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Antibiotic resistance of Vibrio harveyi isolated from seawater in Korea

Kang, Chang-Ho, Kim, YongGyeong, Oh, Soo Ji, Mok, Jong-Soo, Cho, Myung-Hwan, So, Jae-Seong
Marine pollution bulletin 2014 v.86 no.1-2 pp. 261-265
DNA primers, Vibrio harveyi, agar, ampicillin, antibiotic resistance, bile salts, cefotetan, cephalothin, citrates, farms, gastroenteritis, genes, hemolysins, humans, pathogens, polymerase chain reaction, ribosomal RNA, seawater, septicemia, shellfish, streptomycin, sucrose, thiosulfates, vancomycin, water pollution, Korean Peninsula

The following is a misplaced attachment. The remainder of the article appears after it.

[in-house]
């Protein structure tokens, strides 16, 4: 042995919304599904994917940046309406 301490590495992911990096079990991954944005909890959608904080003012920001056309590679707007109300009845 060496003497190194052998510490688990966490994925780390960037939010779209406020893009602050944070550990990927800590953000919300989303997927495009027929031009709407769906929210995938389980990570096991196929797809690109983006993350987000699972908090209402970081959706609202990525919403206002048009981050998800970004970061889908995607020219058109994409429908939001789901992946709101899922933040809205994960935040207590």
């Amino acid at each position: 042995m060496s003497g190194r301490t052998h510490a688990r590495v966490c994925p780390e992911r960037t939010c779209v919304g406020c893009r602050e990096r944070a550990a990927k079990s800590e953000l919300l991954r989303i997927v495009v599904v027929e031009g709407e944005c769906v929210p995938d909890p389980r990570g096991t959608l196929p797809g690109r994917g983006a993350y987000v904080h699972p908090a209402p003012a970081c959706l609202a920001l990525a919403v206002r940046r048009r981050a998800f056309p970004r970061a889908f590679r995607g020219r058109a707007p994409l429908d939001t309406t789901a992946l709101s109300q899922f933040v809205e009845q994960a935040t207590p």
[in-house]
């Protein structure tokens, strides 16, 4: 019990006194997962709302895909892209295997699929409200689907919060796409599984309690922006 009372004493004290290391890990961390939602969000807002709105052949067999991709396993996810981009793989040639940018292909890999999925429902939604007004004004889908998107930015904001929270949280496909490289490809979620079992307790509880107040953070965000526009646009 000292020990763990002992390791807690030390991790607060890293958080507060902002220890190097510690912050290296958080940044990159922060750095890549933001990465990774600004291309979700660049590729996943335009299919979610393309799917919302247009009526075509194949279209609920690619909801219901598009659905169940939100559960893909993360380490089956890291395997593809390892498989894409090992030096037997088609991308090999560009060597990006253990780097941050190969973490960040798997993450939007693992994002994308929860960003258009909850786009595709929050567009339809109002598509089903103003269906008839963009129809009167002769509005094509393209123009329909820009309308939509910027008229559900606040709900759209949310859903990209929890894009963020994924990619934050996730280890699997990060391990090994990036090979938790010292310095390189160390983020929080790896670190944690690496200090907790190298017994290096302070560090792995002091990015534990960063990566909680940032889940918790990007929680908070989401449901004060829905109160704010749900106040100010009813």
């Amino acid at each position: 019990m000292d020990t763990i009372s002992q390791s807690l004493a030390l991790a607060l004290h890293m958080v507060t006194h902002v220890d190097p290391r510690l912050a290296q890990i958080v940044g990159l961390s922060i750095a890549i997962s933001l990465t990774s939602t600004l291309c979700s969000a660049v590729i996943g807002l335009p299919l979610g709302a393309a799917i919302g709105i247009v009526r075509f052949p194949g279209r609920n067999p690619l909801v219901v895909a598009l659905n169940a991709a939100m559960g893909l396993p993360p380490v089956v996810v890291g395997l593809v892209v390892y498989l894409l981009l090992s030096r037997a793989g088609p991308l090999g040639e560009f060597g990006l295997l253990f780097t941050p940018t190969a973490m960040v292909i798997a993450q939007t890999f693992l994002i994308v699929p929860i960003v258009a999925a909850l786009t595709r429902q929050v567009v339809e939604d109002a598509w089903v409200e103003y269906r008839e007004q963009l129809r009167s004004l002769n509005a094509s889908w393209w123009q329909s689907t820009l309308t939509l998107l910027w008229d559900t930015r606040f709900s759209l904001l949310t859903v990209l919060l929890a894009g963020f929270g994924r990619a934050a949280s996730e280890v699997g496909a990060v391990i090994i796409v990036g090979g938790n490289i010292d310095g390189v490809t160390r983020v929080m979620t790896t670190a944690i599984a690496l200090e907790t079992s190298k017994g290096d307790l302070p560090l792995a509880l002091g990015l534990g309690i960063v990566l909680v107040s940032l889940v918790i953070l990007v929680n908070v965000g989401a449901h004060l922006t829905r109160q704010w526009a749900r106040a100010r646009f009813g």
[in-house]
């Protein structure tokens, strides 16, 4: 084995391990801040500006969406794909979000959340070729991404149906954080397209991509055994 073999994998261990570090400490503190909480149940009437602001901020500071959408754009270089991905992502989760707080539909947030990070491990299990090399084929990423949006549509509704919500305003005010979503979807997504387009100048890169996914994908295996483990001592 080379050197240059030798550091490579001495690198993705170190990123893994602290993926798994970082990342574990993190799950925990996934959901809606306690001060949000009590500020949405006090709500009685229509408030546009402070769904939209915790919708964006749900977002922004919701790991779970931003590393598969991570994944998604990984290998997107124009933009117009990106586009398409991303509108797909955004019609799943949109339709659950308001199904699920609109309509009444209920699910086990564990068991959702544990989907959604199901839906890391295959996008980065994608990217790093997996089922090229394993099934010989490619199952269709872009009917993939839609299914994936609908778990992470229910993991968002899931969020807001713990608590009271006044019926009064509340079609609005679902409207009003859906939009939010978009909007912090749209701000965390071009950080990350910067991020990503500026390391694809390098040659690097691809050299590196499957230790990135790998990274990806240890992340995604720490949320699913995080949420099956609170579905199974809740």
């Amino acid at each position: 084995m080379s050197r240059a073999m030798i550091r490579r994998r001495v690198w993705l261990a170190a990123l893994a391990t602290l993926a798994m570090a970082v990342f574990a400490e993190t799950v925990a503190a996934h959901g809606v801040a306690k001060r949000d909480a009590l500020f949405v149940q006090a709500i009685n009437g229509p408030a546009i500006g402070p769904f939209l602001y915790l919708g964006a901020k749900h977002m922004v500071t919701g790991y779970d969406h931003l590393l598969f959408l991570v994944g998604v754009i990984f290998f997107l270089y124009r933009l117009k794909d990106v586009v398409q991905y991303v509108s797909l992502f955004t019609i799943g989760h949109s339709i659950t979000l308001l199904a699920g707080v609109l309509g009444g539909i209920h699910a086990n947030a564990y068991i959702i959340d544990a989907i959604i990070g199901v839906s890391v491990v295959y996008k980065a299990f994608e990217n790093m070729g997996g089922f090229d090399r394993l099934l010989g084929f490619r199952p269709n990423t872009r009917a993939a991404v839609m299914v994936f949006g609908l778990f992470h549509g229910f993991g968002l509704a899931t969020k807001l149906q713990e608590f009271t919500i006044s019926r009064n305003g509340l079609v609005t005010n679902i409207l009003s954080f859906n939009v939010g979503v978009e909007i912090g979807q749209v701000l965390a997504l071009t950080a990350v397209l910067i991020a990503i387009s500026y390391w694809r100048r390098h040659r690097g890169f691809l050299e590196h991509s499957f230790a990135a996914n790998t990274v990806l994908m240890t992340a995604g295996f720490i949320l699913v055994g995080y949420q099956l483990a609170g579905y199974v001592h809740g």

Vibrio harveyi is an opportunistic human pathogen that may cause gastroenteritis, severe necrotizing soft-tissue infections, and primary septicemia, with a potentially high rate of lethality. In this study, we isolated and characterized V. harveyi from seawater collected from the West Sea in Korea, including sites located near shellfish farms. For the initial isolation of putative V. harveyi, isolates were incubated on thiosulfate citrate bile salt sucrose agar plates for 24h, followed by selection of greenish colonies. Gram-negative and oxidase-positive colonies were subsequently confirmed by biochemical assays and the API 20E kit test system. Species-specific 16S rRNA and hemolysin genes were used to design V. harveyi-specific PCR primers. From 840 seawater samples, a total of 2 strains of V. harveyi were isolated from shellfish farm seawater. The two isolates were subjected to profiling against 16 antibiotics and found to be resistant to cephalothin, vancomycin, ampicillin, cefepime, cefotetan, and streptomycin.